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  1. #21

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    Is there a minimum percentage of the sky that has to be filled with white clouds to make a difference and might it depend on latitude and time of year? Even in high summer here in the U.K. and around noon shadows can tend to be soft even in an unbroken blue sky.

    pentaxuser

  2. #22
    benjiboy's Avatar
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    Quote Originally Posted by David Lyga View Post
    Assume midday, with unrestricted sunlight. In neither case is the actual sun obscured by clouds. Now take these two scenarios:

    1) Scene fully lit under completely blue sky

    2) Scene fully lit under sky with many white clouds (but, again, sun, itself, is not obscured by clouds)

    Do the scenes require the SAME exposure or does the scene with the completely blue sky demand one stop more exposure? I think that the 'blue sky' scene does require more exposure because there is no benefit of the white clouds 'filling' in with more light. And, there are (British) photo books that attest to my assumption.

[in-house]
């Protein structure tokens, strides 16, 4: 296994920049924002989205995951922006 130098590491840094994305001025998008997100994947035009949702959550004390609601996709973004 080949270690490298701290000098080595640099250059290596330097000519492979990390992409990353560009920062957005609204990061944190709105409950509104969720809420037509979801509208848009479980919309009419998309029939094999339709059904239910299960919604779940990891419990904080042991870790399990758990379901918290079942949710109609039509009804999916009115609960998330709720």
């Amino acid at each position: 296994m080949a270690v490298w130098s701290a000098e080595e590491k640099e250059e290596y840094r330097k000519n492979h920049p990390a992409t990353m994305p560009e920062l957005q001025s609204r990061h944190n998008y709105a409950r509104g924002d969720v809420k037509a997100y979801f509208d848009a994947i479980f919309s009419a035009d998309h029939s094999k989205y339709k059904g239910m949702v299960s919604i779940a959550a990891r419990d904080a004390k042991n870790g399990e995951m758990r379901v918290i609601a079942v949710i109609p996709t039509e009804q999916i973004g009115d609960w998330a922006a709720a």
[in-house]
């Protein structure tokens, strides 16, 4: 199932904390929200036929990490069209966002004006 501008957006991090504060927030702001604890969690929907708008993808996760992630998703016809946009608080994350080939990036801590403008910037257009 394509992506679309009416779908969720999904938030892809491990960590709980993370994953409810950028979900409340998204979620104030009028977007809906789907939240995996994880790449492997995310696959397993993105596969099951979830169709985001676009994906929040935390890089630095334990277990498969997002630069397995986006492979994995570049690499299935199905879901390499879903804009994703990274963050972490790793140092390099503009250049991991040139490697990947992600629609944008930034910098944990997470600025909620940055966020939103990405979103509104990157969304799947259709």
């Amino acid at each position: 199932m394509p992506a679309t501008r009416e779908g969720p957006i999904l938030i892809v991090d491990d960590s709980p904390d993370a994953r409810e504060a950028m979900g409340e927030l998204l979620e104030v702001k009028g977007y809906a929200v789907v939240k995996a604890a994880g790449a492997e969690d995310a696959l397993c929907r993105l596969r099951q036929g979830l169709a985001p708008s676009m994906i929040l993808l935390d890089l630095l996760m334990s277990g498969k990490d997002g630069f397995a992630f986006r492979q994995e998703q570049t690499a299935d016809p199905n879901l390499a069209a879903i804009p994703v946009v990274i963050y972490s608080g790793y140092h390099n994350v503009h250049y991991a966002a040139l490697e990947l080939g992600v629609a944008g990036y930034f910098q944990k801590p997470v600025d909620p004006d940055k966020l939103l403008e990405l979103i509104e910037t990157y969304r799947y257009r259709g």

Agree or refute: I do not bite. - David Lyga
    That's why God invented light meters.
    Ben

  3. #23
    fotch's Avatar
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    Quote Originally Posted by benjiboy View Post
    That's why God invented light meters.
    Items for sale or trade at www.Camera35.com

  4. #24

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    I find it hard to believe that the contribution of the reflected light by the white clouds would be a stop brighter. When I think about the intensity of the light from the white clouds compared to unobstructed sunlight, it has to pale in comparison. Therefore, I refute your hypothesis.

    Edit: Actually, I have done this. Near noon I have taken incident readings with a completely blue sky. On successive days I have taken incident readings with lots of puffy white clouds but not obstructing the sun. The readings were virtually the same; the worst case was perhaps down by 1/6 stop (most likely water vapor in atmosphere). (my secondary hobby is collecting/testing light meters.)
    Last edited by Fred Aspen; 04-28-2013 at 07:16 PM. Click to view previous post history.
    -Fred